In fact, Beijing would prefer four more years of Trump, not so much because of this sycophancy, but because Trump has been busy upending U.S. alliances that have constrained Chinese geopolitical influence. The trade disputes are an irritant, but China can’t expect Joe Biden to be any easier to deal with on that score. Four more years of Trump, on the other hand, would mean four more years of the ebbing of U.S. engagement in world affairs.

As Trump and Biden escalate their China-bashing, along comes Bolton. No friend of Beijing, the national security advisor is appalled at Trump’s exchanges with Xi Jinping. In one such conversation, Trump effectively signs up the Chinese leader as an in-kind contributor to his reelection campaign. Bolton had to excise Trump’s actual words from his book, but Vanity Fair has filled in the blanks:

According to an unredacted passage shown to Vanity Fair by a source, Trump’s ask is even more crudely shocking when you read Trump’s specific language. “Make sure I win,” Trump allegedly told Xi during a dinner at the G20 conference in Osaka, Japan last summer. “I will probably win anyway, so don’t hurt my farms.… Buy a lot of soybeans and wheat and make sure we win.

Trump was, of course, impeached for attempting the same strategy with Ukraine.

The other shocking revelation from Bolton’s book is Trump’s response to China’s construction of “re-education” camps for the Uyghur minority in Xinjiang province. It’s not simply that Trump ignored China’s action, as he contends, to ensure that trade negotiations moved forward. According to Bolton, “Trump said that Xi should go ahead with building the camps, which Trump thought was exactly the right thing to do.”

An American president encouraged another country to engage in a massive human rights violation?

True, American presidents have given the green light to such things in the past: Sukarno’s slaughter of suspected Communists in Indonesia in 1965, Pinochet’s coup and subsequent crackdown on Allende supporters in Chile in 1973, the Salvadoran government’s widespread human rights violations in the 1980s. Horrifying as these atrocities were, American conservatives could rationalize U.S. support for these dictatorships because they were U.S. allies.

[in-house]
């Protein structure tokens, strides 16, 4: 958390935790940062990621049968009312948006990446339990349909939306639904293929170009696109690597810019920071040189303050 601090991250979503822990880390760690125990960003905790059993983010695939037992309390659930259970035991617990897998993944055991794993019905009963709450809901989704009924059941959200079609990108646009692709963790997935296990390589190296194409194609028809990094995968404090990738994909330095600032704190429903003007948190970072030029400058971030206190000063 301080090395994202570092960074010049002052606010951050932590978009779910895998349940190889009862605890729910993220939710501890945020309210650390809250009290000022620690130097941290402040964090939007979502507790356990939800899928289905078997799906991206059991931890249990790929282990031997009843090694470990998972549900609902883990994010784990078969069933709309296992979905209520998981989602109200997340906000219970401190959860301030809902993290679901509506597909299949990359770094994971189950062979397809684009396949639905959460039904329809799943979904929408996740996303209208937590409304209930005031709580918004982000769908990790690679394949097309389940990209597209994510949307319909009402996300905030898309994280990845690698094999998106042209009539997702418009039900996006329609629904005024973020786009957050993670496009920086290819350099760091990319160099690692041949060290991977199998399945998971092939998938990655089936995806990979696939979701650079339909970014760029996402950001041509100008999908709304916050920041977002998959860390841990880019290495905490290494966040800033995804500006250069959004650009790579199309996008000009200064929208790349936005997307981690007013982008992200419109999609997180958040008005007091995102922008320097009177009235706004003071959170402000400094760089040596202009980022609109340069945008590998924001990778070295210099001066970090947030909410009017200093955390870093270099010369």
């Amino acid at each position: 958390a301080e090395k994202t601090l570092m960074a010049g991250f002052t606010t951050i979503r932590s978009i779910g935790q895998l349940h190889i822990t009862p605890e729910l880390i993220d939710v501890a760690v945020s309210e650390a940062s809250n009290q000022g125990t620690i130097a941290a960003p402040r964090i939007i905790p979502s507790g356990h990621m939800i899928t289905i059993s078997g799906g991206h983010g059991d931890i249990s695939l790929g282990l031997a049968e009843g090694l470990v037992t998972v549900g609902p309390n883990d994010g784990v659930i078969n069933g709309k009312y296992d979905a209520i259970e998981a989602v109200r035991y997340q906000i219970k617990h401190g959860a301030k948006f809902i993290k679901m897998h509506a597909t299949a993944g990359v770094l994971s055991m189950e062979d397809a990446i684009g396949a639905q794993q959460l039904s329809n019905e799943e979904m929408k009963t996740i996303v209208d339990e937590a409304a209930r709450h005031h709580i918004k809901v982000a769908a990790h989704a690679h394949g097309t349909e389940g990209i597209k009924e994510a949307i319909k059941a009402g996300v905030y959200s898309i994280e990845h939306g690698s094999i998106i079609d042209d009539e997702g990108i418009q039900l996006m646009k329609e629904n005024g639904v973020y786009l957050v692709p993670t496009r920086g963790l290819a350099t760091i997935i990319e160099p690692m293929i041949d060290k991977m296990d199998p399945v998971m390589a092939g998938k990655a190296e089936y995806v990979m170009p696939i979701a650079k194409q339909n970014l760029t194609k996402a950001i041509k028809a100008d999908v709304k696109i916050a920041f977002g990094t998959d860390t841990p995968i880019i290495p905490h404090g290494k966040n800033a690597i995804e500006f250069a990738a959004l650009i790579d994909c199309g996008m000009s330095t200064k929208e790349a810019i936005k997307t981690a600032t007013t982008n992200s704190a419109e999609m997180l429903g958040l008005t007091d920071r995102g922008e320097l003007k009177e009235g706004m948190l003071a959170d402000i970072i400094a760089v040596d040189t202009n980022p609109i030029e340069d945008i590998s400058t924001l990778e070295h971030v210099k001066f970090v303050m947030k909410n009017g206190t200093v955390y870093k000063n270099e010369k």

But China? That’s going to be a difficult sell for an electorate that’s already been primed, by the Trump administration itself, to demonize Beijing.

So, in effect, the Bolton book has removed China from the 2020 election campaign. Trump will think twice about accusing Biden of cozy ties with Beijing when the Democrats can literally throw the book (Bolton’s, that is) at the president.

Impeachment: Not Dead Yet

Trump loves to play the role of a cornered badger that emerges triumphant in the end. Impeachment would have given an ordinary politician pause. Trump simply held up the Senate’s failure to convict as exoneration, despite all the damning evidence produced by the whistleblower and the subsequent Mueller investigation.

The Democrats wanted Bolton to testify during the hearings. He refused to do so voluntarily. Later, he said that he would testify before the Senate if it issued a subpoena. The Republicans, with the exception of Mitt Romney (R-UT) and Susan Collins (R-ME), voted against calling additional witnesses.

Bolton argues in his book that the Democrats made a mess of the impeachment inquiry. Yet, he could have corroborated the charge of collusion with Ukraine and provided evidence of impeachable offenses in other realms of foreign policy. He didn’t do so.

Now, of course, some Republicans are saying that it would have been better for Bolton to have testified before Congress rather than save his revelations for now. “One of the things about making allegations in a book for $29.95 — certainly it’s going to be a best-seller I’m sure — the problem is that when you’re selling it in a book, you’re not putting yourself in a position to be cross-examined,” Tim Scott (R-SC) recently said.